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ways interested in mediæval lore; the last is inscribed "Mertoun House," and breathes of the Christmas festivities which Scott every year joined in at the seat of the head of his own particular branch of the clan :—

"And thus my Christmas still I hold
Where my great-grandsire came of old
With amber beard and flaxen hair
And reverend apostolic air."

(This, of course, was Beardie, "who lost his land, but kept his beard.")

"Little we heed the tempest drear
While music, mirth, and social cheer
Speed on their wings the passing year.
And Mertoun's halls are fair e'en now
When not a leaf is on the bough.”

To such an extent did he rely upon description for the characteristic strength of this poem, that he expressly justified the making his hero come to Edinburgh by a circuitous route for the opportunities it afforded him of bringing in Gifford, Crichton Castle, and the view from Blackford Hill. Marmion's journey from Edinburgh to Flodden by the more natural coast road enabled him further to introduce Tantallon, rival to Hermitage as a famed castle of the Douglas family; but this last piece of description, graphic as it is, appears to have been taken only from what Scott had heard but never Such was the incredible force of his memory that his eye never needed to look twice at a scene, or his ear to hear a tale repeated.

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Marmion, though it probably contains quite the best passages of Scott's work as a poet, suffers from the unsympathetic character of the titular personage, who scarcely redeems his treachery to his lady-love and his rival by a gallant death; and I do not altogether dissent from the contemporary critics who judged it to be, taken as a whole, inferior to the earlier Border poem, which is more natural, more genuine, more real. The scenes and folk with whom it dealt lay nearest to Scott's heart. Marmion is more detached, has more of the air of prose romance about it, it is more symmetrical and better conceived; also it contains in "young Lochinvar" the best modern romantic ballad in literature. Jeffrey's objection that it was not sufficiently patriotic on the Scottish side appears passing strange. The editor of the Edinburgh probably quite appeased Scott by letting him see his severe "reviewal" before it appeared; but Mrs. Scott could not forbear taunting her guest, with the hope that "Mr. Constable" had paid him well for it. Mr. Constable, by the way, had also paid the poet well too-in advance; but this was not, as Byron thought, because of Scott's greed, but to enable him to assist his brother Thomas, whose affairs were in a bad way.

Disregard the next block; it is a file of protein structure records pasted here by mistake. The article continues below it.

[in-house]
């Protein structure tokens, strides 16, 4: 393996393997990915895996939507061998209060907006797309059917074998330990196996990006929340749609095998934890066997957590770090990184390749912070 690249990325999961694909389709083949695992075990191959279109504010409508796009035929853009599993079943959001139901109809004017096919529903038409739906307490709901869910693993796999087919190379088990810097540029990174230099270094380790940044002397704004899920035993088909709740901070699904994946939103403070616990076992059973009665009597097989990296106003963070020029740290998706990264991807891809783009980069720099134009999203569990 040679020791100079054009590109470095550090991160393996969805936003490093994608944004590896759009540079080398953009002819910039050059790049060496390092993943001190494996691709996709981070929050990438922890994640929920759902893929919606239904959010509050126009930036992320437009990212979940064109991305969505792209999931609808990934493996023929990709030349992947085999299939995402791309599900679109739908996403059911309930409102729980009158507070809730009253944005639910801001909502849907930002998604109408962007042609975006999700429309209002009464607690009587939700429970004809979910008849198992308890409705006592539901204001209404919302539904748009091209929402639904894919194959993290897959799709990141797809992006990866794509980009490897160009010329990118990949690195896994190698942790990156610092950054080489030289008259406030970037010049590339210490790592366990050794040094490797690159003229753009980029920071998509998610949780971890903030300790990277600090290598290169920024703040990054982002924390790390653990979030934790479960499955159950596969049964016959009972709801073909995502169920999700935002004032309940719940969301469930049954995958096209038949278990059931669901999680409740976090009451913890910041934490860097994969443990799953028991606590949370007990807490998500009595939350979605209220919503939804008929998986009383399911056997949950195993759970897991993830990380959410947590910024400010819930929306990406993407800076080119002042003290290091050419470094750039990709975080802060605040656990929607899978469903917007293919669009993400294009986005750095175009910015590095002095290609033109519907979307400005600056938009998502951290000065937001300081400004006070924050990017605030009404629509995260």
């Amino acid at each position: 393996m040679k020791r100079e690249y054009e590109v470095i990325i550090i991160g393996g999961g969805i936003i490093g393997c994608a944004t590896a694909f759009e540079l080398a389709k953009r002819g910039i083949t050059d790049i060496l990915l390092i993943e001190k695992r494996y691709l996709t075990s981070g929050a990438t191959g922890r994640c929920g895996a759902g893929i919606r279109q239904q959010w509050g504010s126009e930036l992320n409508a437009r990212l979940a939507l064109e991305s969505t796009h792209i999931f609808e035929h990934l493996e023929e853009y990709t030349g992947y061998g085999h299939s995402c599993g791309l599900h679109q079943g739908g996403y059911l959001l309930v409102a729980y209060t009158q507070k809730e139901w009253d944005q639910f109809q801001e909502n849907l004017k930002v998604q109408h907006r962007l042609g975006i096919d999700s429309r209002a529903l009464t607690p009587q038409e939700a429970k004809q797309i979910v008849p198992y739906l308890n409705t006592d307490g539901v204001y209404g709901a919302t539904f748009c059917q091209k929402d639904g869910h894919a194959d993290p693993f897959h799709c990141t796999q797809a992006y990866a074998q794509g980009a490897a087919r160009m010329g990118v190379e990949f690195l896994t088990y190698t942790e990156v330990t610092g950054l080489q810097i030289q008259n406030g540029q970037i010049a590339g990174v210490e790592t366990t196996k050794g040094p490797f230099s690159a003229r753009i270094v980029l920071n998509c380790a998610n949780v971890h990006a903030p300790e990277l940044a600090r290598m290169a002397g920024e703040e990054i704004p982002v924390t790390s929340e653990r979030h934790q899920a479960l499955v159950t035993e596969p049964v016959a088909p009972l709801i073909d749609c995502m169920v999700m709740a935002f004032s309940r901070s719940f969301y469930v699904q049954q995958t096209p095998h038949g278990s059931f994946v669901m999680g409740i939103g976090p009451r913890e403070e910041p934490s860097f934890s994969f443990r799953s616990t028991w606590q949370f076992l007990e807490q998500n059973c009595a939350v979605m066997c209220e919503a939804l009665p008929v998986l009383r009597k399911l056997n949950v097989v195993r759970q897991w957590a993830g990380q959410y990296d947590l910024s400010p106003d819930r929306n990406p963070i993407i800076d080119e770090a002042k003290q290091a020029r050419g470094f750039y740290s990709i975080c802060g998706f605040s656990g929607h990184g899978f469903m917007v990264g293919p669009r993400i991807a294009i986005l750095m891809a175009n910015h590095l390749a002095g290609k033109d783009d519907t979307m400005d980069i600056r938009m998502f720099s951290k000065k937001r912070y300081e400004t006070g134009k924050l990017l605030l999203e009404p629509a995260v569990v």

Like others of his works, its success brought gain to many besides himself. Years after its publication, the poet, on his way to pay a visit to his friend Morritt, at Rokeby, stopped at Flodden to show his children the famous battlefield. The village innkeeper, grateful for the custom he had obtained, wished to replace his sign

of a Tankard with a Scott's Head; and when the poet dissuaded him from this, begged at least for a motto from the work to inscribe under the old sign. Scott complied by suggesting the alteration to "Drink, weary pilgrim, drink, and pay" of the line requesting orisons for the soul of Sibyl Grey; and the suggestion was adopted.

CHAPTER VI

THE "QUARTERLY" AND "THE LADY OF THE LAKE"

O sooner had Scott got Marmion and his edition of Dryden off his shoulders than he began to give his attention to two more "mighty works," which occupied him for several years. Yet he described his editing of the Somers Tracts--though according to his own calculation worth an annual £400 to him for three or four years-as only a sort of relaxation! It was, however, a highly important amusement; for the study of these pamphlets stored his memory with an abundance of historical matter, which he afterwards turned to notable account. The other work, an annotated edition of Swift's writings, was not completed till the eventful year-still six years distant-which saw the publication of Waverley. It is scarce yet superseded, spite of the equal industry and more accurate methods of modern research. One must remember, when one thinks of the labour involved by these and other minor literary undertakings, that Scott had to wait several years before he could touch a penny of salary from his chief legal appointment. Meanwhile it was a great

satisfaction to him that the chief Scottish law lords

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